When most Americans think of Valley Forge the image of a cold, harsh and bleak winter landscape tends to spring to mind. They remember from their history books that this was the place where Gen. George Washington’s rag-tag Continental Army suffered greatly from the harsh elements. While Pennsylvania winters are rarely mild, the winter of 1777-1778 was not as harsh as what the army would later endure at Morristown, NJ. What truly plagued Washington’s army that winter at the Forge was a want of supplies: food, medicine, blankets, shoes, clothing, etc… If there was ever a time in the life of this army when the boys could have called it quits, when they could have disbanded and just gone home…..then Valley Forge would have been the place for it.
I took my family to visit Valley Forge National Historical Park near the Schuylkill River, west of Philadelphia not long ago. Out of season, of course. It was a warm day in July when the five of us meandered through the little visitor’s center and museum and then drove along the park roads trying to take in everything this immense site had to offer. Entertaining three teenagers packed in a minivan isn’t always the easiest thing to do on a history tour but they seemed impressed with the National Memorial Arch, standing majestically alone on its green hilltop.
My attention, not surprisingly, was drawn to the restored cabins where the soldiers spent their winter days and nights and by the beautiful stone Potts House in which Washington lived and, along with his military “family”, used as headquarters. But this trip would prove to be an eye-opener for me.
As we cruised along the park roads, through beautiful rolling hills, we came upon what is called The Grand Parade. It’s a large, grassy, open field bordered by trees that stands nearly in the center of the park. At first glance it appears no different than any other large, grassy, open field bordered by trees, but there is something extra special about this one. For this was the scene where, some 238 years ago, Washington’s regiments and battalions marched and drilled during that long winter.
Standing on one side of the field is a statue; the man who’s responsibility it would become to train these men in the European military fashion. Friedrich Wilhelm August Heinrich Ferdinand Steuben, known as Baron von Steuben, came to America on the recommendation of none other than Benjamin Franklin. He was a veteran of the Prussian Army, he said; had attained the rank of Lieutenant General and served directly under the military genius Frederick the Great. At Valley Forge that winter, he would serve as a volunteer and would be appointed temporary Inspector General. As the historical record would later show, Steuben did serve as aide-de-camp to Frederick the Great but never attained a rank higher than that of captain. While his claim to rank and privilege was questionable at best and downright false at worst, Baron van Steuben would nonetheless prove invaluable to the United States. As an officer of the Prussian Army, he had the knowledge and skill necessary for training men in the art of war. He was the right man, for the right job, at just the right time.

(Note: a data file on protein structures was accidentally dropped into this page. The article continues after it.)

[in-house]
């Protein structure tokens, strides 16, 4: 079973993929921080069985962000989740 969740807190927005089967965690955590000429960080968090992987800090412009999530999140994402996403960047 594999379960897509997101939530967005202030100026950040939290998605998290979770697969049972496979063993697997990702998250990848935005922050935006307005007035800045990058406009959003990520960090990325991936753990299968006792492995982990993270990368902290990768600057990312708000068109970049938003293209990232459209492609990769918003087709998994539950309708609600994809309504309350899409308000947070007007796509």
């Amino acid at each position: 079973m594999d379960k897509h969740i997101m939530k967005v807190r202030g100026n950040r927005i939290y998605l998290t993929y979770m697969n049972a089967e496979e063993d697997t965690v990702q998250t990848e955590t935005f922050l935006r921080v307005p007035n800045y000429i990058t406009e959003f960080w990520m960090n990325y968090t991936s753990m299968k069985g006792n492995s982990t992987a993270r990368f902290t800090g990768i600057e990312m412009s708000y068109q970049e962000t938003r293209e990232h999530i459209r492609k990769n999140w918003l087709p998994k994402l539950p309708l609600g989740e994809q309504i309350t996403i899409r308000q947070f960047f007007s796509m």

The Baron spoke not a word of English; his orders had to be translated, but the manual of training he would compose was such that it turned a hungry, tattered, exhausted mass of farm boys and mechanics into a well-disciplined fighting force. He would mold them into an army.
Unlike his British counterparts, George Washington was never to have a fully veteran army. Indeed, there were some men who served for the duration of the war but, by and large, enlistments expired and men returned to their homes, farms and families. But because of the training provided by this somewhat eccentric European who spoke and swore in German, the soldiers of the Army of the United States would go on to match the best in the world. On the field at Monmouth Courthouse in 1780, these men would prove their mettle. While the initial attack stalled, due mainly to poor leadership, the defensive position they would establish, under the watchful eye of their Commander-In-Chief, would prove the worth of their training. These lads stood off the best army in the world. And it all came together right here, on The Grand Parade at Valley Forge.
As I stood beside that statue on a warm day in July and gazed out on this wide open space, in my mind’s eye I could see those boys drilling; first by squad, then by company, then by regiment. I could see it all unfolding before me on this unassuming field. It looks like any other field you may pass on a drive in the country, but this field is where the war would change for the United States. This field, by God, was the birthplace of the American Army.
One thought on “Where An Army Was Born”
I’ve been researching the Revolutionary War soldiers (and one sailor) that were reinterred at Arlington National Cemetery starting in the 1890s (there are 10). The most famous is Pierre L’Enfant who did the original layout for Washington DC. L’Enfant did the drawings for the military manual that Von Steuben wrote for the Continental Army. You can get a facsimile of the 1794 version on Amazon that has the L’Enfant illustrations.
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